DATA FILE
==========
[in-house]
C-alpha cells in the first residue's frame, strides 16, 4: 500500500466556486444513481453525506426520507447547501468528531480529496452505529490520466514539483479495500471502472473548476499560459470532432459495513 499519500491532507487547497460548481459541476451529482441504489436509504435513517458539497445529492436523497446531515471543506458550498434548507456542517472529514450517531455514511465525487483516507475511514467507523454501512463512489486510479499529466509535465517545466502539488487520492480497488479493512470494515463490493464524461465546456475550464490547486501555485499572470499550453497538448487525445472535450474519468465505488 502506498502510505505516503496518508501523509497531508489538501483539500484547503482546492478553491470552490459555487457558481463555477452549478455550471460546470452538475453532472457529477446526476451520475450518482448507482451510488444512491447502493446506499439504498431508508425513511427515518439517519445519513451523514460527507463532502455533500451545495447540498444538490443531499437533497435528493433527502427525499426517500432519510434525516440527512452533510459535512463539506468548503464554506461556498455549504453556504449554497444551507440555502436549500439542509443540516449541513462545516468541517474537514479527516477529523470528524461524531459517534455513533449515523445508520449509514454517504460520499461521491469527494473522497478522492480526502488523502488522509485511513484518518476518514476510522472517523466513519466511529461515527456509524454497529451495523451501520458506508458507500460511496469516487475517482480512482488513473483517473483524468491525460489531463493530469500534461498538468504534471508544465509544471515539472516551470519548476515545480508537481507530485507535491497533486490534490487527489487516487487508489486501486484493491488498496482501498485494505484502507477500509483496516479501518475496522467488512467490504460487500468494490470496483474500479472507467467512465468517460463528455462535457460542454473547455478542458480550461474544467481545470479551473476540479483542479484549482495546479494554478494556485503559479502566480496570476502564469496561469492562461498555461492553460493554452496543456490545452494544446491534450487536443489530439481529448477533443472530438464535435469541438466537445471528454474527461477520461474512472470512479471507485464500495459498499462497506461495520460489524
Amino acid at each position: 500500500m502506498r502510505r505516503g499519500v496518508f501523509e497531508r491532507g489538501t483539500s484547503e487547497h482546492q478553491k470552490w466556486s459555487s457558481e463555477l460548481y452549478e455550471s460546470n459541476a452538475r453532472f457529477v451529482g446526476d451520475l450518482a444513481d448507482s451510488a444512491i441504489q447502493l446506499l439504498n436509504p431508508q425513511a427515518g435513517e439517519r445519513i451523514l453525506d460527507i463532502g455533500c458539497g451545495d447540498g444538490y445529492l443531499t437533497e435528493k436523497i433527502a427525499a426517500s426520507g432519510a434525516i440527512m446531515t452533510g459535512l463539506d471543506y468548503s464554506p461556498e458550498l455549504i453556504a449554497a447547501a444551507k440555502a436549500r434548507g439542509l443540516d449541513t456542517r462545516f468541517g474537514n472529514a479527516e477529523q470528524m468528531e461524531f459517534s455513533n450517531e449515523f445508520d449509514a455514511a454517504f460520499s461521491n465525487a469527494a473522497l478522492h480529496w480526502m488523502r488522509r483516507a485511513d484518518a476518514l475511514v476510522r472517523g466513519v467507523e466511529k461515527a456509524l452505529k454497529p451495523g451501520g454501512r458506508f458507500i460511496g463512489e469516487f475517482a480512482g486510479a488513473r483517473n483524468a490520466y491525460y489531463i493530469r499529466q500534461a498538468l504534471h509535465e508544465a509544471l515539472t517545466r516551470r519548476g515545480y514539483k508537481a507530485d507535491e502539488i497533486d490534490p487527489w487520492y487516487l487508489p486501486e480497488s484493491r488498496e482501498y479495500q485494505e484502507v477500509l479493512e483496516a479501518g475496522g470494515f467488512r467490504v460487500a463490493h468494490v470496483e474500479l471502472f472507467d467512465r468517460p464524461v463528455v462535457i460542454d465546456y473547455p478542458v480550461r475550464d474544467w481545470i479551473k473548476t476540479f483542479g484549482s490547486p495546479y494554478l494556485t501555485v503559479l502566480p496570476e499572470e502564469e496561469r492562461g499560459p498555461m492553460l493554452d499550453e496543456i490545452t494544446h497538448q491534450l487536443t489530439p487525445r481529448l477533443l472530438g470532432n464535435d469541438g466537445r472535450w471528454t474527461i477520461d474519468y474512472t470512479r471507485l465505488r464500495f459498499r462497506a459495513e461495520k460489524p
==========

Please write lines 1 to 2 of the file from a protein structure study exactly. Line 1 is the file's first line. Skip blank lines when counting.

[in-house]
C-alpha cells in the first residue's frame, strides 16, 4: 500500500466556486444513481453525506426520507447547501468528531480529496452505529490520466514539483479495500471502472473548476499560459470532432459495513 499519500491532507487547497460548481459541476451529482441504489436509504435513517458539497445529492436523497446531515471543506458550498434548507456542517472529514450517531455514511465525487483516507475511514467507523454501512463512489486510479499529466509535465517545466502539488487520492480497488479493512470494515463490493464524461465546456475550464490547486501555485499572470499550453497538448487525445472535450474519468465505488 502506498502510505505516503496518508501523509497531508489538501483539500484547503482546492478553491470552490459555487457558481463555477452549478455550471460546470452538475453532472457529477446526476451520475450518482448507482451510488444512491447502493446506499439504498431508508425513511427515518439517519445519513451523514460527507463532502455533500451545495447540498444538490443531499437533497435528493433527502427525499426517500432519510434525516440527512452533510459535512463539506468548503464554506461556498455549504453556504449554497444551507440555502436549500439542509443540516449541513462545516468541517474537514479527516477529523470528524461524531459517534455513533449515523445508520449509514454517504460520499461521491469527494473522497478522492480526502488523502488522509485511513484518518476518514476510522472517523466513519466511529461515527456509524454497529451495523451501520458506508458507500460511496469516487475517482480512482488513473483517473483524468491525460489531463493530469500534461498538468504534471508544465509544471515539472516551470519548476515545480508537481507530485507535491497533486490534490487527489487516487487508489486501486484493491488498496482501498485494505484502507477500509483496516479501518475496522467488512467490504460487500468494490470496483474500479472507467467512465468517460463528455462535457460542454473547455478542458480550461474544467481545470479551473476540479483542479484549482495546479494554478494556485503559479502566480496570476502564469496561469492562461498555461492553460493554452496543456490545452494544446491534450487536443489530439481529448477533443472530438464535435469541438466537445471528454474527461477520461474512472470512479471507485464500495459498499462497506461495520460489524